Monday 16 July 2018

Sligo have class to push on – Solskjaer

Molde FK 2 Sligo Rovers 0 (Molde win 3-0 on agg)

Sligo Rovers manager Ian Baraclough
Sligo Rovers manager Ian Baraclough
Aidan Fitzmaurice

Aidan Fitzmaurice

SLIGO ROVERS' dream of matching their domestic success with glory in Europe came to nothing as the League of Ireland champions exited the Champions League at the first hurdle.

Given the resources and wealth available to the opposing club, who recently sold a player to the English Premier League and then bought him back, at a profit, for €2m, the odds were stacked against Sligo from the start, though the tie may have had a different complexion if Sligo had lasted longer than five minutes before conceding a goal.

But, to Sligo's credit, they retained their shape throughout and even caused the Norwegians, enjoying an unexpected heatwave here, to work up some sweat.

A positive spell from Sligo early on yielded four corners in a short spell and an honest Ole Gunnar Solskjaer was most unhappy with his side's display in the first half.

"I am happy to be through but not with the performance," a rather relieved-looking Solskjaer said afterwards, offering warm words to his counterpart Ian Baraclough.

"I wasn't happy with our night's work. We started off really brightly, in the first six or seven minutes, but until half-time we didn't look like ourselves at all, no team shape and players wanting to win the game by themselves.

Luck

"I told Ian Baraclough they should have been two or three up at half-time and I wish them the best of luck for the rest of the season. Now Sligo have had a taste of this and next year, with a bit more experience, they might go through to the next round."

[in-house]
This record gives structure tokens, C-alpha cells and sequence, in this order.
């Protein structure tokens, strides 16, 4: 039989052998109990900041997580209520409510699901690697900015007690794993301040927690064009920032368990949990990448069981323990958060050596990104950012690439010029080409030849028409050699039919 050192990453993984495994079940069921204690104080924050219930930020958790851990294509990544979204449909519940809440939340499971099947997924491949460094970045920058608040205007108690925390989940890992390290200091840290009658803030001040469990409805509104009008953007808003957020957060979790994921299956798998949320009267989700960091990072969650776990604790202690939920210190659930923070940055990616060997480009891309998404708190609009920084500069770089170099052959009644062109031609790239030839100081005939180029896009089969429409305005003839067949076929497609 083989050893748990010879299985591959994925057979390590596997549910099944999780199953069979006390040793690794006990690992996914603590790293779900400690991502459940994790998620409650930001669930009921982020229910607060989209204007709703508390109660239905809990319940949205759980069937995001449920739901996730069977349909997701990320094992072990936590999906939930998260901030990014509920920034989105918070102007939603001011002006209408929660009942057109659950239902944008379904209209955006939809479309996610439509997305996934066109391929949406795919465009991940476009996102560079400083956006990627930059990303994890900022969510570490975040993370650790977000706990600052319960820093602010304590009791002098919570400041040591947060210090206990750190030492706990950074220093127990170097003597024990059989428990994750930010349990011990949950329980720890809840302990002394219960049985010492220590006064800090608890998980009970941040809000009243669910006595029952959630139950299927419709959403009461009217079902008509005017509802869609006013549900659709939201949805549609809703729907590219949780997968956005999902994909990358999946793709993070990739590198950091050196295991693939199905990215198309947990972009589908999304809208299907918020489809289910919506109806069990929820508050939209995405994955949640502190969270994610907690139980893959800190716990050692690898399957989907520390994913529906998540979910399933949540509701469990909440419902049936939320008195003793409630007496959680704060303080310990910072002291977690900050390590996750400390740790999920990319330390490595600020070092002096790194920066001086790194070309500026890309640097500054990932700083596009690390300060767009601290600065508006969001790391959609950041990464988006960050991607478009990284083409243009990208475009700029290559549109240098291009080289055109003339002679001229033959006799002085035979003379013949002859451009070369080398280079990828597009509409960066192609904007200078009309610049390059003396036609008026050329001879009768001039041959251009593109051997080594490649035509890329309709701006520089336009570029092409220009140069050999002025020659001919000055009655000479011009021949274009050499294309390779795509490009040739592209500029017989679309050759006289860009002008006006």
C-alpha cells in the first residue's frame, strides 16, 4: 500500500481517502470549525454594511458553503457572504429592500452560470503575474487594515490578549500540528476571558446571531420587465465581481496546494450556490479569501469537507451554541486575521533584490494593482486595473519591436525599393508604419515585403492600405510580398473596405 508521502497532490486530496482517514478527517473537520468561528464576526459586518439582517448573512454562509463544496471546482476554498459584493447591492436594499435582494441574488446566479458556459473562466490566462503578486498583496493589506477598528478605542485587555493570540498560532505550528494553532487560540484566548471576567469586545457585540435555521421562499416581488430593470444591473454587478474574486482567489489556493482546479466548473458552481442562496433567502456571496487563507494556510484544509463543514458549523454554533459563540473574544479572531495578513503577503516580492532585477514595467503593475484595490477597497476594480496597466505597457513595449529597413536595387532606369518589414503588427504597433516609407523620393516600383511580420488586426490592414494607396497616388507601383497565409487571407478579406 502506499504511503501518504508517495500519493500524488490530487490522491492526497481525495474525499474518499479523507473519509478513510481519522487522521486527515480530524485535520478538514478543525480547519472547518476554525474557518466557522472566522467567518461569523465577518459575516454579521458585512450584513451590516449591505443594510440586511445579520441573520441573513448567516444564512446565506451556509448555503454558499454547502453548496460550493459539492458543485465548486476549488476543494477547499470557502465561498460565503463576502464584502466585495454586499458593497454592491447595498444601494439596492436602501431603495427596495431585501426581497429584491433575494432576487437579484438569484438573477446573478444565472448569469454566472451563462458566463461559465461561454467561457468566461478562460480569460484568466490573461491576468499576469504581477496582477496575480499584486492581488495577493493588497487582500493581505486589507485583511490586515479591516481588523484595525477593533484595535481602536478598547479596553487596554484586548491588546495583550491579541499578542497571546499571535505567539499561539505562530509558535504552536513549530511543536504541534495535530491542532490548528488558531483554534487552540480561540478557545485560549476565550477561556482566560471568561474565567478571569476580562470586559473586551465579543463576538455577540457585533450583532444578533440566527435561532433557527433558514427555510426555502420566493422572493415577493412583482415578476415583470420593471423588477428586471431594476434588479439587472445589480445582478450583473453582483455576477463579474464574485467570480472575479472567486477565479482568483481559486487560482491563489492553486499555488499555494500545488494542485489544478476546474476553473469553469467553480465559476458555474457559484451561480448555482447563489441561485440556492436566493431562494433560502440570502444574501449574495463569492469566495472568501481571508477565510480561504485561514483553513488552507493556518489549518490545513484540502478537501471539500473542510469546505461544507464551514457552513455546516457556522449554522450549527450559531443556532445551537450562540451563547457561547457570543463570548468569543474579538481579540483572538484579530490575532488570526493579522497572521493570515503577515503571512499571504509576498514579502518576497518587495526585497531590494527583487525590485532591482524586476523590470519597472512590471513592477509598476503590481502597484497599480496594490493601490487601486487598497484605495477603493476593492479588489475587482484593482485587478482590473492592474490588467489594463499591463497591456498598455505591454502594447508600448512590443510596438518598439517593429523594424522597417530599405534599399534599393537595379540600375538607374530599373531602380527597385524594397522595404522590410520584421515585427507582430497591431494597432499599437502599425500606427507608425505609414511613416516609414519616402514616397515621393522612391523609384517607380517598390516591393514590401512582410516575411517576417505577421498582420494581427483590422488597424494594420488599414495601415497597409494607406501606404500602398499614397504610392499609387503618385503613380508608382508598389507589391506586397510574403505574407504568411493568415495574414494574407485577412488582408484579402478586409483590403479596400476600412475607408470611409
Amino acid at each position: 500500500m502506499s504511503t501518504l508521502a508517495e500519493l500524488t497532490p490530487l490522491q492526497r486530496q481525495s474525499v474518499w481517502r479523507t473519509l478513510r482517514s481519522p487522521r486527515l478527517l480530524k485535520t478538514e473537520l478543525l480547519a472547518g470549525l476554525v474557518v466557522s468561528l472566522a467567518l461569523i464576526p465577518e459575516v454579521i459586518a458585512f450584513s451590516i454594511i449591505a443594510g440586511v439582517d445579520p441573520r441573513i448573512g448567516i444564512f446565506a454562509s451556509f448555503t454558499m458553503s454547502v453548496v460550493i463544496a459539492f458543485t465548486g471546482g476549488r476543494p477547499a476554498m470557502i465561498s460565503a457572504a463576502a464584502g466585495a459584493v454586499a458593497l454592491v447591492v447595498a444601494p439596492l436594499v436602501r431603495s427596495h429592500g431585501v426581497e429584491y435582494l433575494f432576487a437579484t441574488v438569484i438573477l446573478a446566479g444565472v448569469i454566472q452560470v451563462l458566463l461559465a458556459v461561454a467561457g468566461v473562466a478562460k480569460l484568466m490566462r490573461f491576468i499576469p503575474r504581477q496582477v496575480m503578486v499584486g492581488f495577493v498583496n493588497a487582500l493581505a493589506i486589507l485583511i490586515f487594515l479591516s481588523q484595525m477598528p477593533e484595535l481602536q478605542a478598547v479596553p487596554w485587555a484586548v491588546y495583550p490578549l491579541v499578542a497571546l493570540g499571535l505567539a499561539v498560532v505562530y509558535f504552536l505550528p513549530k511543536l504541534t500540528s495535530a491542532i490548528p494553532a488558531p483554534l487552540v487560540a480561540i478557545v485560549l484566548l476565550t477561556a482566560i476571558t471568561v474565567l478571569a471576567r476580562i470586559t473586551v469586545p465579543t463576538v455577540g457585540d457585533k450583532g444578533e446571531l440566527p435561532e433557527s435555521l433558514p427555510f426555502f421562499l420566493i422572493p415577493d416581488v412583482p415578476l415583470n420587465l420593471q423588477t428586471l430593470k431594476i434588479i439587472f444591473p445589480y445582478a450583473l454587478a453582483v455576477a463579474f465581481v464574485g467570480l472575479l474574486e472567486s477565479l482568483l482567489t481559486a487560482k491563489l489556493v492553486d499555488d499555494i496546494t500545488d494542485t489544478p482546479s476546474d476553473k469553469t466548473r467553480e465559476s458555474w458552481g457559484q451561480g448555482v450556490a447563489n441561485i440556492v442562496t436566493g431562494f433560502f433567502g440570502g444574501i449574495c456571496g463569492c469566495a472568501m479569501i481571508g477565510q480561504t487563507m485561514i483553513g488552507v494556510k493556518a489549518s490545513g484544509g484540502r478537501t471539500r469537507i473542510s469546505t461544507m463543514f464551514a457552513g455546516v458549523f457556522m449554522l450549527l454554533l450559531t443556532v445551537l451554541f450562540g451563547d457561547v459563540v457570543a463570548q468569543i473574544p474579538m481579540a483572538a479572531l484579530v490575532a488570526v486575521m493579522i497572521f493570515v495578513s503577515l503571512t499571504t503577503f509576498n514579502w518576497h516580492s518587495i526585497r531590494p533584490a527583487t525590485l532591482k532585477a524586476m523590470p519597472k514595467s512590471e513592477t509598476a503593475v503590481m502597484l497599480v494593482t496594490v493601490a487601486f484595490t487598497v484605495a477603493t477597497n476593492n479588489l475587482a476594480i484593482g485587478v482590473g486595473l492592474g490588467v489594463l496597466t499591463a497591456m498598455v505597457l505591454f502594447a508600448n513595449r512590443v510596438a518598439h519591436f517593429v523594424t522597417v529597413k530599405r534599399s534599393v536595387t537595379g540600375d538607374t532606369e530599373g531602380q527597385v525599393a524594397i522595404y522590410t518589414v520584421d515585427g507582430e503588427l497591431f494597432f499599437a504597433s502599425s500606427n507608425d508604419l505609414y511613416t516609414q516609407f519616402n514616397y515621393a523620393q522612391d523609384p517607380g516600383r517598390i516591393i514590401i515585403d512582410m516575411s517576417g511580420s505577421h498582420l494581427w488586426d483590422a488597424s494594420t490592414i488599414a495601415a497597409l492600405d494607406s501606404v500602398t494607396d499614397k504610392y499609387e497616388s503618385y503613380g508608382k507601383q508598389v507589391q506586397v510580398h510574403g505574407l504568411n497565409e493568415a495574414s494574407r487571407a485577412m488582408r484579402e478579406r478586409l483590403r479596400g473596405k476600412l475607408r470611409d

For a Sligo success, the Irish side needed to keep the Norwegians scoreless for a sustained period and then see if they could nick an away goal. That game plan was in tatters with less than five minutes gone as Molde went 1-0 up, right-back Martin Linnes given time and space to march into the box and fire a shot past Gary Rogers.

The usual script at times like this – Irish side away from home and losing – would see the visitors crumble and concede a succession of goals, but there is some resolve in this Rovers side, and they responded well.

A period of Sligo pressure earned them four corners in the space of two minutes as efforts from Kieran Djilali, David McMillan and Djilali again were all on target, while on 12 minutes McMillan saw his headed effort from a Joseph Ndo cross go just wide.

That period of play caused problems for Molde, but Sligo were capable of making problems of their own – Seamus Conneely was caught in possession on 34 minutes and it needed a superb tackle from Evan McMillan to cut out Daniel Chima Chukwu.

Two minutes later it was Ross Gaynor who surrendered the ball needlessly and this time Nigerian forward Chukwu was blocked by Alan Keane.

Solksjaer was able to experiment, making two half-time substitutions, and Molde were a far better side in the second half as they upped their game considerably.

One of the former Manchester United striker's substitutes, Aliou Coly, netted the home side's second of the night on 77 minutes.

Sent free down the left, Coly cut inside, played a one-two with Chukwu and Coly's fierce shot gave Rogers no chance.

Sligo by that stage had attackers Raff Cretaro and Danny North, both fit again after injury, on the field but it was a lost cause for Rovers, who were unable to cause any stress to 'keeper Orjan Haskjold.

North did have a chance when he was one-on-one with Haskjold in added-time but his shot was weak and easily saved.

"We can have no complaints at all, none at all. I don't think we could have given any more and I am walking away from here very proud of what the players have done," said Baraclough (pictured below saluting the Sligo fans afterwards).

"We didn't wilt, we took the game to them – with the first goal on five minutes they opened us up early on and just showed us what qualities they've got but we didn't throw the towel in.

"We stuck to our game plan, tried to open them up and tried to play attacking football at times, but we knew if we were too open we'd be open for a counter-attack.

"On another day we could have got ourselves a couple of goals but it didn't fall for us – even at the end when Danny North had a one-v-one with the 'keeper it wasn't our night.

"But I think we have done a great deal there so people can talk about Sligo football and we acquitted ourselves well, on another day it could have been different."

Indo Sport

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